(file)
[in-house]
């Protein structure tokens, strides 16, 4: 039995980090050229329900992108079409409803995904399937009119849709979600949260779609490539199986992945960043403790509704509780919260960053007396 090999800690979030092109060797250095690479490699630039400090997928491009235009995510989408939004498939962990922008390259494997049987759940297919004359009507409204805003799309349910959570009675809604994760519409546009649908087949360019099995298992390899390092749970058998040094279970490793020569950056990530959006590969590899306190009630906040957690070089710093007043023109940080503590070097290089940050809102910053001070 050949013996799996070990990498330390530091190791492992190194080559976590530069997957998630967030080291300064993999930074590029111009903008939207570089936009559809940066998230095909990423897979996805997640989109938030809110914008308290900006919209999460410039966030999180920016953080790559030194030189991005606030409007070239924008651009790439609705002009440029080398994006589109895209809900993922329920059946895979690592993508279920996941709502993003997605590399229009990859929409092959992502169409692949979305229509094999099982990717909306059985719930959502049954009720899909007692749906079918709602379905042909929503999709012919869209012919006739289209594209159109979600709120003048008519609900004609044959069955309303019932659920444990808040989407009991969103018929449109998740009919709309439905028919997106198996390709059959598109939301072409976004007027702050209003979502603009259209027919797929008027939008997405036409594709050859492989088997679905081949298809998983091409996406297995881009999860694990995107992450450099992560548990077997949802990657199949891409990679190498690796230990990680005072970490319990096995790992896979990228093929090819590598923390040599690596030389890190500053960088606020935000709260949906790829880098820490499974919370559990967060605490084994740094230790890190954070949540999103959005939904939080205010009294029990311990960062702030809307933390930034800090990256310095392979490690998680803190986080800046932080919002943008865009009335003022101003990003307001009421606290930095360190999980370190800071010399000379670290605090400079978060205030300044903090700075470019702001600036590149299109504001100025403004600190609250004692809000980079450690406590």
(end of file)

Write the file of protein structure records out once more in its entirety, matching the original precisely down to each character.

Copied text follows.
[in-house]
């Protein structure tokens, strides 16, 4: 039995980090050229329900992108079409409803995904399937009119849709979600949260779609490539199986992945960043403790509704509780919260960053007396 090999800690979030092109060797250095690479490699630039400090997928491009235009995510989408939004498939962990922008390259494997049987759940297919004359009507409204805003799309349910959570009675809604994760519409546009649908087949360019099995298992390899390092749970058998040094279970490793020569950056990530959006590969590899306190009630906040957690070089710093007043023109940080503590070097290089940050809102910053001070 050949013996799996070990990498330390530091190791492992190194080559976590530069997957998630967030080291300064993999930074590029111009903008939207570089936009559809940066998230095909990423897979996805997640989109938030809110914008308290900006919209999460410039966030999180920016953080790559030194030189991005606030409007070239924008651009790439609705002009440029080398994006589109895209809900993922329920059946895979690592993508279920996941709502993003997605590399229009990859929409092959992502169409692949979305229509094999099982990717909306059985719930959502049954009720899909007692749906079918709602379905042909929503999709012919869209012919006739289209594209159109979600709120003048008519609900004609044959069955309303019932659920444990808040989407009991969103018929449109998740009919709309439905028919997106198996390709059959598109939301072409976004007027702050209003979502603009259209027919797929008027939008997405036409594709050859492989088997679905081949298809998983091409996406297995881009999860694990995107992450450099992560548990077997949802990657199949891409990679190498690796230990990680005072970490319990096995790992896979990228093929090819590598923390040599690596030389890190500053960088606020935000709260949906790829880098820490499974919370559990967060605490084994740094230790890190954070949540999103959005939904939080205010009294029990311990960062702030809307933390930034800090990256310095392979490690998680803190986080800046932080919002943008865009009335003022101003990003307001009421606290930095360190999980370190800071010399000379670290605090400079978060205030300044903090700075470019702001600036590149299109504001100025403004600190609250004692809000980079450690406590």